Tomato time: Annual fiesta celebrates homegrown, heirloom varieties

Kathy Cranage grows several varieties of paste tomatoes, including these Milano plums. (Courtesy of Kathy Cranage)

ALBUQUERQUE, N.M. — If just thinking about homegrown tomatoes makes your mouth water, master gardeners recommend coming early to the Ninth Annual Tomato Fiesta.

More than 20 varieties of heirloom tomatoes will be available for sale and tasting at the fiesta, which features gardening seminars, cooking demonstrations, live music and kids’ activities from 11 a.m. to 3 p.m. Aug. 23.

Admission is $5 and food will be available for an additional price at the Master Gardener Tomato Cafe. The Tomato Fiesta is at the Albuquerque Garden Center at 10120 Lomas NE, just west of Eubank NE.

Local master gardener Kathy Cranage harvests one or two pounds of tomatoes a week from her 16 plants during late summer and knows about tomato snobbery.

“We use a lot of tomatoes, but I won’t buy them,” she says. “They just don’t taste the same.” She makes sauce and salsa. She freezes and cans them and she and her family eat them fresh.

Sliced with salt is always great. Tucked into a BLT is yummy, especially with her Marizol Gold tomatoes.

But one of her favorites is a fresh Caprese salad with tomato, garden-grown basil and fresh mozzarella: “I like a Tigerella (tomato) for that. It’s about 2 inches across. It’s a little sweet. It’s a beautiful red tomato with a yellow stripe.”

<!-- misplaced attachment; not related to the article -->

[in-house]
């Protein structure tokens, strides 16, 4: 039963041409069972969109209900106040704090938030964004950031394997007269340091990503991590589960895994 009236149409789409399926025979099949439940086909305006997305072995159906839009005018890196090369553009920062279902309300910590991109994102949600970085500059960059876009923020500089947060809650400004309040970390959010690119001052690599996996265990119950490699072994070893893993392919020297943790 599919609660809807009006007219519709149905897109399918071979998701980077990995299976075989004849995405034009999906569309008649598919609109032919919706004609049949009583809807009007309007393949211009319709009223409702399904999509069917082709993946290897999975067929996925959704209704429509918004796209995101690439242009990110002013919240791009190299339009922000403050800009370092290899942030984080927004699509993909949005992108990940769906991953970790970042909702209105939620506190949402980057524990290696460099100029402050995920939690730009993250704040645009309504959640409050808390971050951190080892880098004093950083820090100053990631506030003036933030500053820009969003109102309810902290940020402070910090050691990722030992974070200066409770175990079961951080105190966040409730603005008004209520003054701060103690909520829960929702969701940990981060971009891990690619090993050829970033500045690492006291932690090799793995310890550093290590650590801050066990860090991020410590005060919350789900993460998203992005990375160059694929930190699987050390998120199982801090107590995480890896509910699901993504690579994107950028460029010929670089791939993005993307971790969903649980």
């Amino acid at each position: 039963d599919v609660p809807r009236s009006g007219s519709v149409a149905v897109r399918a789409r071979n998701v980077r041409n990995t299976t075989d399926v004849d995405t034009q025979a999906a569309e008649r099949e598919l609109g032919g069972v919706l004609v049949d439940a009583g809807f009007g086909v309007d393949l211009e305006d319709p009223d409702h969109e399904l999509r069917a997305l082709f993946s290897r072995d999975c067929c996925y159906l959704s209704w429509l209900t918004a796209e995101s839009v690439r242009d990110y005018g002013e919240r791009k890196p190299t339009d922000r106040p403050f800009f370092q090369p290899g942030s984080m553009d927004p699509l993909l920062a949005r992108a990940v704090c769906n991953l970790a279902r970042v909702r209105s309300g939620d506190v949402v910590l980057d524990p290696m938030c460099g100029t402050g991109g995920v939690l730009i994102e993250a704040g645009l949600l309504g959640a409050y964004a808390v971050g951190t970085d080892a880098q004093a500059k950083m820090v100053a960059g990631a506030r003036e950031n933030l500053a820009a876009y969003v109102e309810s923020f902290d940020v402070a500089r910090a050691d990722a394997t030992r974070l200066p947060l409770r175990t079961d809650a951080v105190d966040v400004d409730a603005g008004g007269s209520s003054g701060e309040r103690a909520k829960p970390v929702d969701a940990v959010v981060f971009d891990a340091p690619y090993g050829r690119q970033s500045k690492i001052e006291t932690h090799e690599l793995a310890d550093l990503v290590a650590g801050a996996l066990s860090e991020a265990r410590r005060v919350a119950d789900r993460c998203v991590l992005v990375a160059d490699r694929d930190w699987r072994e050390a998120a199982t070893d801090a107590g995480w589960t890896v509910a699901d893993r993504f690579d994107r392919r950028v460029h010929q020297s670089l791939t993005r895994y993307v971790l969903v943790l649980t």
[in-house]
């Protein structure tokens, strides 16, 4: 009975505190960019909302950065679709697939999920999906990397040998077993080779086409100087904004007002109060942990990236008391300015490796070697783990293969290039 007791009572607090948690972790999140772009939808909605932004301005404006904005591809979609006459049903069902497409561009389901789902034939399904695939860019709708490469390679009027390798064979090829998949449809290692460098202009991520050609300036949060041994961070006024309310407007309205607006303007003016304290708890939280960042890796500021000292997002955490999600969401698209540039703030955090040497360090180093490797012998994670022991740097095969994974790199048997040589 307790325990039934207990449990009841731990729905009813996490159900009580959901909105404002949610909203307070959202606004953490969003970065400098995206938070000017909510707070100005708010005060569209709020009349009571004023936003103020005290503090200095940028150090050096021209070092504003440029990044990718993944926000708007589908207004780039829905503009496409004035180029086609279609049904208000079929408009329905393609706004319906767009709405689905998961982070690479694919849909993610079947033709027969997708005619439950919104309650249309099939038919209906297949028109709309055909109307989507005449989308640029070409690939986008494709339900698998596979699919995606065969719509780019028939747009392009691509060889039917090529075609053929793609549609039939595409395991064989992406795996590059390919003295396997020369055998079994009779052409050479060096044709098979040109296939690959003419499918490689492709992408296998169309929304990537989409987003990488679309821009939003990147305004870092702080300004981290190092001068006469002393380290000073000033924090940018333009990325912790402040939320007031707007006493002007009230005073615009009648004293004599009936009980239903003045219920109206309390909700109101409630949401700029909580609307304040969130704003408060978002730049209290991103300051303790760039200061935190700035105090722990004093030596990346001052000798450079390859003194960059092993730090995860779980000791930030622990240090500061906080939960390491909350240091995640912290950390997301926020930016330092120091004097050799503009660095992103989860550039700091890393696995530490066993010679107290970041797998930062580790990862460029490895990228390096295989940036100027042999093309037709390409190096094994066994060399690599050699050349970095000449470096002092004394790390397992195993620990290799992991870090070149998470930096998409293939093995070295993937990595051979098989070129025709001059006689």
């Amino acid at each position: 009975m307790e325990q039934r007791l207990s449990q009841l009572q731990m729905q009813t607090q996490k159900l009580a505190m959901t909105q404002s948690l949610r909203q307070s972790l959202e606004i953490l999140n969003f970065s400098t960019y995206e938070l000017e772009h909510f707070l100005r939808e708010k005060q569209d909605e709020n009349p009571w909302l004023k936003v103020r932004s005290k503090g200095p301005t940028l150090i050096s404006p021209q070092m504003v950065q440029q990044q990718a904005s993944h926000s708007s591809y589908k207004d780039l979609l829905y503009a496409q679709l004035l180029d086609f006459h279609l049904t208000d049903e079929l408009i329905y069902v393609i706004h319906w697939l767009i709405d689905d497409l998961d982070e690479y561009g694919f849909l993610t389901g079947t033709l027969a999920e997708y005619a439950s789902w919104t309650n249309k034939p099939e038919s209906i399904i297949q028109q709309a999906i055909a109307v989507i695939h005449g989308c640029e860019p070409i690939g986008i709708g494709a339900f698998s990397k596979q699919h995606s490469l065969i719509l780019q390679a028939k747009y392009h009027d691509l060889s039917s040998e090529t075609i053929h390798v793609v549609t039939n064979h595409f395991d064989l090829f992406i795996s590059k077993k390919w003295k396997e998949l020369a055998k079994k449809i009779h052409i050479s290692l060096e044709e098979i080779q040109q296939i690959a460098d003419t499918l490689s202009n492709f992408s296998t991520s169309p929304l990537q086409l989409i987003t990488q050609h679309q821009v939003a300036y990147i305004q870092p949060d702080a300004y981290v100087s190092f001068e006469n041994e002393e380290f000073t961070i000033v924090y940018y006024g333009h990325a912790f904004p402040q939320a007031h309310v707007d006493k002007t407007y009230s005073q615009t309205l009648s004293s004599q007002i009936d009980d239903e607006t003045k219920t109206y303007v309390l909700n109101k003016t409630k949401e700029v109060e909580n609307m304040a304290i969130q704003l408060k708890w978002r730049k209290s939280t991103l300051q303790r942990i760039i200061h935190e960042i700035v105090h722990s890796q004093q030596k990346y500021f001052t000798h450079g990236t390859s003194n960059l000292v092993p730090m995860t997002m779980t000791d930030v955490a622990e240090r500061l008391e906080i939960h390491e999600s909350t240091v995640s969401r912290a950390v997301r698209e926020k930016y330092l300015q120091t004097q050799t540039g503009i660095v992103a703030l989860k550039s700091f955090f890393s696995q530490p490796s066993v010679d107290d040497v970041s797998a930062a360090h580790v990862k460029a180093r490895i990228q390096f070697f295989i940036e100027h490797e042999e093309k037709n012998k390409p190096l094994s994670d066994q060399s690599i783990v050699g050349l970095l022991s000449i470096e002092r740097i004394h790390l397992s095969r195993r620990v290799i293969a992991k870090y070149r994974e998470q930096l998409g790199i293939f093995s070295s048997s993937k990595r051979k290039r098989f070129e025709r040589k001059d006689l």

Tomato know-how

Cranage has lived in her Paradise Hills home for 33 years so she knows what works best in her garden. If you’re craving a better supply of homegrown tomatoes, here’s what she recommends.

Tomatoes like consistency, so she mostly grows varieties she knows, like the softball-sized heirloom Cherokee purple and plenty of paste and cherry tomatoes that produce even if weather conditions are not ideal.

But she always tries one or two new varieties. She starts her tomatoes from seed indoors in February to get the heirloom varieties she wants, which are often not available in nurseries as bedding plants.

She takes care to mulch the water-loving tomatoes heavily and waters with soaker hoses or other ground irrigation to avoid splashing soil on the plants. Soil-borne disease, like tomato blight, a fungus, can be spread with splashing water.

She recommends a 10 percent bleach solution in a spray bottle to wipe down garden tools, like clippers, to avoid spreading disease from plant to plant. “I use a spray bottle of bleach solution and paper towels to wipe down my pruners.”

Beware worms

Horned worms will gobble all the leaves of the plant, killing it, and need daily vigilance to keep them off the plants. If their work is obvious, but the hungry caterpillars are hard to find, Cranage recommends going in the garden with a flashlight at night. The light reflects off their stripes and makes them easy to find and pick off the plants.

She uses a shade cloth to cool her tomatoes during the hottest part of the day. Tomato flower pollination occurs usually from 10 a.m. to 2 p.m. With Albuquerque’s extreme heat, a shade structure boosts production.

The shade should be open to the east so the plants can get morning sun, but covered on top and to the west to protect from the hot afternoon sun.

Pollination stops or flowers drop without forming tomatoes when daytime temperatures are above 85 to 90 degrees and nights stay above 75 degrees, she says.